If you’re starting an exercise regimen after being inactive for a long time, start out easy. Consider adding a few more physical activities to your day such as parking a little further from your office to take advantage of the walk, picking up your lunch rather than having it delivered, or simply walking around in your yard or around the block once or twice a day. If you’re ready to add some structured exercise, begin with just 10 to 15 minutes of a low-to-moderate-intensity activity like walking, three or four times a week. Gradually increase the amount and intensity of your activities.
The ACSM recommends that people with diabetes gradually work up to 30 minutes of exercise a day — possibly broken into three 10-minute sessions — at least three nonconsecutive days a week, and preferably most days of the week. Exercise more often or for longer periods of time if you are willing and able, but remember not to overdo it. A simple rule of thumb is that you may be overdoing it if you do not have the breath to carry on a conversation as you exercise. Experiencing a loss of strength or feeling burned out or fatigued are also signs that you may be overdoing the exercise.
Resistance training. While aerobic activity is a good base for exercise, the ACSM advises adding some light resistance or weight training twice a week to add variety and increase your calorie-burning muscle mass. High-intensity resistance training with heavy weights is not recommended for some people with diabetes, but light weights with more repetitions may be fine. If you have retinopathy, however, check with your eye doctor before starting any resistance training.
To prevent accidents and injury, learn how to do resistance exercises properly under the guidance of a certified trainer, or ask your physician to refer you to an exercise physiologist. In addition to helping with diabetes control, resistance exercise may be particularly effective at staving off osteoporosis.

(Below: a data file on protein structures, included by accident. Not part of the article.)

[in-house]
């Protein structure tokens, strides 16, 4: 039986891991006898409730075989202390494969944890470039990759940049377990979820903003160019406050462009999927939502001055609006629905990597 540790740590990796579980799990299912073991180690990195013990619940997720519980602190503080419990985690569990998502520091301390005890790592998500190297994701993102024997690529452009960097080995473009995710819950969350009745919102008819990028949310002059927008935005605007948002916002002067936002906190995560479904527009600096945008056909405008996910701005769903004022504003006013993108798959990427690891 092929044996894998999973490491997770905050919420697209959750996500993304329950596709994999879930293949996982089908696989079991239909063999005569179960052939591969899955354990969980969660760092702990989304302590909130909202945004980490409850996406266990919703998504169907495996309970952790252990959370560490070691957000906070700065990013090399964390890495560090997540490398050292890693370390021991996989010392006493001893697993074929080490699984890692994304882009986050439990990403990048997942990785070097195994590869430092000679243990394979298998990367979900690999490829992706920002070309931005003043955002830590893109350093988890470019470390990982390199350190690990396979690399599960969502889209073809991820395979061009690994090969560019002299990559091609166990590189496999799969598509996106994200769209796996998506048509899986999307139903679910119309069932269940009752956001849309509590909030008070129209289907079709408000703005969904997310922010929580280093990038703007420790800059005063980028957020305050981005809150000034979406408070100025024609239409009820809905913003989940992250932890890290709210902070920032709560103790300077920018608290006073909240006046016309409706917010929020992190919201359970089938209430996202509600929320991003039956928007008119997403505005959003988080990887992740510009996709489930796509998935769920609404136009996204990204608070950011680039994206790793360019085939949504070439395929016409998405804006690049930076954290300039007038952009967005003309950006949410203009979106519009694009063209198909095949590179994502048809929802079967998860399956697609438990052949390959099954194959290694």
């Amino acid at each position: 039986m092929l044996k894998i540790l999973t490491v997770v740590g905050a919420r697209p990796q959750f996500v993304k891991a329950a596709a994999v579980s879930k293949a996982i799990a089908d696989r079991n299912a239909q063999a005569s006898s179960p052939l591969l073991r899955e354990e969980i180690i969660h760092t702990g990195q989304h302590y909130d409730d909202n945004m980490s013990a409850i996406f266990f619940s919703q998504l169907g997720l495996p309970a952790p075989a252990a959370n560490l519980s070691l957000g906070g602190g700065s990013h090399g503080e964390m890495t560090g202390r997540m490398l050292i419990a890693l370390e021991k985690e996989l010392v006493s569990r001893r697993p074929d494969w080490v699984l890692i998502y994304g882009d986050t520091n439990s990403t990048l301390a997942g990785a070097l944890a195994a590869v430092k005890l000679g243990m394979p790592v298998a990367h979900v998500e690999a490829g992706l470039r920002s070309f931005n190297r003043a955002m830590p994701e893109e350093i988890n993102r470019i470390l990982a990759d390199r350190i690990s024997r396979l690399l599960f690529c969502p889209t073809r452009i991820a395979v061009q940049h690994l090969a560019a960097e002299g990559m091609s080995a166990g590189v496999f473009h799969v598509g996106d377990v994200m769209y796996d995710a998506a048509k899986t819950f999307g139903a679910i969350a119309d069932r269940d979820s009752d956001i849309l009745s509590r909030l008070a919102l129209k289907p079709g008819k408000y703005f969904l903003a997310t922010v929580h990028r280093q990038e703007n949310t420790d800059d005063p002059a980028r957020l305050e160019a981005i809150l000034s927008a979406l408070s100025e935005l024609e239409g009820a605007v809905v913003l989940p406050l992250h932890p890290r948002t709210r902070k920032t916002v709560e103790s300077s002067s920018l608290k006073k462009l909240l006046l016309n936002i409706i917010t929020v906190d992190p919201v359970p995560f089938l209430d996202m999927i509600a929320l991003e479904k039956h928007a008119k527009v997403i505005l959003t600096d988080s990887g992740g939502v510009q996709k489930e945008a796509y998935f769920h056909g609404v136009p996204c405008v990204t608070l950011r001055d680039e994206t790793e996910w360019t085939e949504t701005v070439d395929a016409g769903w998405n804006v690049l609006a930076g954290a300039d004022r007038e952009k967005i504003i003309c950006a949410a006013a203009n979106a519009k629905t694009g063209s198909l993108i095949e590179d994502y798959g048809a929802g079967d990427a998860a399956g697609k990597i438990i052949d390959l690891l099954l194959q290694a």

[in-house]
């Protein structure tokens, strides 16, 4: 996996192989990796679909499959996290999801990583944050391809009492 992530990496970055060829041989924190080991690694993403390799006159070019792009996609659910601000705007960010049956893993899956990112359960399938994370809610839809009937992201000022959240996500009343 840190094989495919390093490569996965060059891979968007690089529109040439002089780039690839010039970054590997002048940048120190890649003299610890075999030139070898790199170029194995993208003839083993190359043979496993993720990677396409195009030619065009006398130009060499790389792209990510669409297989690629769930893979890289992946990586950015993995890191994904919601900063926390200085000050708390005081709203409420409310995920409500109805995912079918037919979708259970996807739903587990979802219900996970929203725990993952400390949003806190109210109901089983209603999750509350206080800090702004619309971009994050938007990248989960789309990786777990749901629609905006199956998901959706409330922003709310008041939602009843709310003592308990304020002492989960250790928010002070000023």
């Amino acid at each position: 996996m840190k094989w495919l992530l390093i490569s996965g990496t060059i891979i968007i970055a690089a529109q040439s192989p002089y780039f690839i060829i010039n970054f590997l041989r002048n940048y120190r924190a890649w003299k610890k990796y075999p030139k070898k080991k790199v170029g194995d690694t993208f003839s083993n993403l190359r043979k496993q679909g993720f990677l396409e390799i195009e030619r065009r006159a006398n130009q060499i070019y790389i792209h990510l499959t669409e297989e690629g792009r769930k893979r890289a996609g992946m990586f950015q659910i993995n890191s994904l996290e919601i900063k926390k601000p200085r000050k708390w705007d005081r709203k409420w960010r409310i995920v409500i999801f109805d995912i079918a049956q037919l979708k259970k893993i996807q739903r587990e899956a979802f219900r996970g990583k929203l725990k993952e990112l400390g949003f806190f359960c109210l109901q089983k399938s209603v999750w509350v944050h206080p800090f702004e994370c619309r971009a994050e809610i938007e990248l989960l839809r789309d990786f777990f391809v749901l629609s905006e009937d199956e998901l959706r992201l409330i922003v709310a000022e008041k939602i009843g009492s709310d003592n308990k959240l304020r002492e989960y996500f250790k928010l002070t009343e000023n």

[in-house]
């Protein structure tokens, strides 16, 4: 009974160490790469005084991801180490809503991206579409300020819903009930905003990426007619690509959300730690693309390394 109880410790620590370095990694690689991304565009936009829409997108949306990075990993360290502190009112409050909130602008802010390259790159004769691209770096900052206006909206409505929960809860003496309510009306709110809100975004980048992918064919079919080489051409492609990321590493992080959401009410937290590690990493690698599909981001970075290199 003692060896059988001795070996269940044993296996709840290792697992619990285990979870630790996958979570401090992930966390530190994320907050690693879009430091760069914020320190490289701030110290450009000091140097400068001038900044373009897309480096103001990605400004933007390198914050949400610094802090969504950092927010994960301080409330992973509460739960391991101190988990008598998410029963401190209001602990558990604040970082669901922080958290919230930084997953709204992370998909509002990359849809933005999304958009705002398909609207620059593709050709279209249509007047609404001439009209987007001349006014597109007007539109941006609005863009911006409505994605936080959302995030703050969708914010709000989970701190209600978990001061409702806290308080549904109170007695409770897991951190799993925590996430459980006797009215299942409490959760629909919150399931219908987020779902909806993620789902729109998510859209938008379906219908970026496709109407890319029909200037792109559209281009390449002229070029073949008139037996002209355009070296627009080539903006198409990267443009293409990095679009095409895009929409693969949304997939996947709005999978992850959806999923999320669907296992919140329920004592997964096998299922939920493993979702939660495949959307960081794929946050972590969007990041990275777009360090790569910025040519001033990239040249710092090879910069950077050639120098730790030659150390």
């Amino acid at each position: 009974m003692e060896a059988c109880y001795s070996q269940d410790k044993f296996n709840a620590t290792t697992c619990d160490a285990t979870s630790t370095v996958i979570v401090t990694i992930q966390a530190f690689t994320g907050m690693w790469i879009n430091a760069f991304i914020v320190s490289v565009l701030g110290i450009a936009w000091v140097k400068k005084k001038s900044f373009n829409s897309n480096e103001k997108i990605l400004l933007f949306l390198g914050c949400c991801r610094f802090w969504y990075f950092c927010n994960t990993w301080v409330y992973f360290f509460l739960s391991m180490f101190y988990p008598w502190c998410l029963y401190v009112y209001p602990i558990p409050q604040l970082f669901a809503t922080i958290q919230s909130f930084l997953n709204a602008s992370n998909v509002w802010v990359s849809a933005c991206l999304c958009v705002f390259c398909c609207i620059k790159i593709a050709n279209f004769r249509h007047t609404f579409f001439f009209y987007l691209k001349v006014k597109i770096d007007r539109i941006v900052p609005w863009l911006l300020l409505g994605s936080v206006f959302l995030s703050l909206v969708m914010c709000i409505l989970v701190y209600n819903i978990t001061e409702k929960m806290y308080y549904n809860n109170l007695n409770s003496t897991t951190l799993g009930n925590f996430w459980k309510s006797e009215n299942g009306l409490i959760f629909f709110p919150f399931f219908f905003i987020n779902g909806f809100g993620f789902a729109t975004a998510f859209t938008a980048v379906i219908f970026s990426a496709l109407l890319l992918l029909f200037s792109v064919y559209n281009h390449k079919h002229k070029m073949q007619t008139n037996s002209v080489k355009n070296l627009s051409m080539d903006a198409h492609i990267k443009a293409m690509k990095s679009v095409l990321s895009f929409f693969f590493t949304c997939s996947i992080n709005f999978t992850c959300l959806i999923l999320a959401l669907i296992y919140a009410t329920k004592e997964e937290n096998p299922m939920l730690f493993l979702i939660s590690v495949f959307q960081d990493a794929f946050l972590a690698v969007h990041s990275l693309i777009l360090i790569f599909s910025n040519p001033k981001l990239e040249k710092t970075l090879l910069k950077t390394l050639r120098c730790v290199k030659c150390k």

Exercise safety. While recommendations from the Surgeon General and various health organizations say everyone can benefit from some exercise, make sure you exercise safely by consulting with your physician before beginning an exercise regimen. Your doctor should give you a complete physical to assess your risk for diabetes-related complications and may prescribe a stress test and a dilated eye exam. People with high blood pressure may be advised to avoid exercises such as lifting that raise blood pressure, while people with nerve damage may be advised to do more swimming or biking than running.
Before each exercise session, be sure to check your blood sugar level. If it is below 100 mg/dl, consume 15 grams of carbohydrate to raise your blood glucose level before beginning your workout to prevent hypoglycemia during the workout. High blood sugar before exercise merits some caution, as well. While exercise is said to have an insulin-like effect (in that it generally lowers blood glucose), if there’s not enough actual insulin in the body, blood sugar levels may rise with exercise. If your blood sugar is above 240 mg/dl, start exercising and check your blood glucose after 15 minutes. If the level has gone up, stop your activity and drink some water; speak with your diabetes educator to learn what to do in this situation since you may need to take insulin, as well. If your blood sugar level has decreased, feel free to continue.
If you have Type 1 diabetes and your blood glucose level is above 300 mg/dl, drink water and test your urine for ketones. If urine ketones are present, there’s a risk of ketoacidosis and coma, so call your physician or diabetes educator for advice on how to proceed.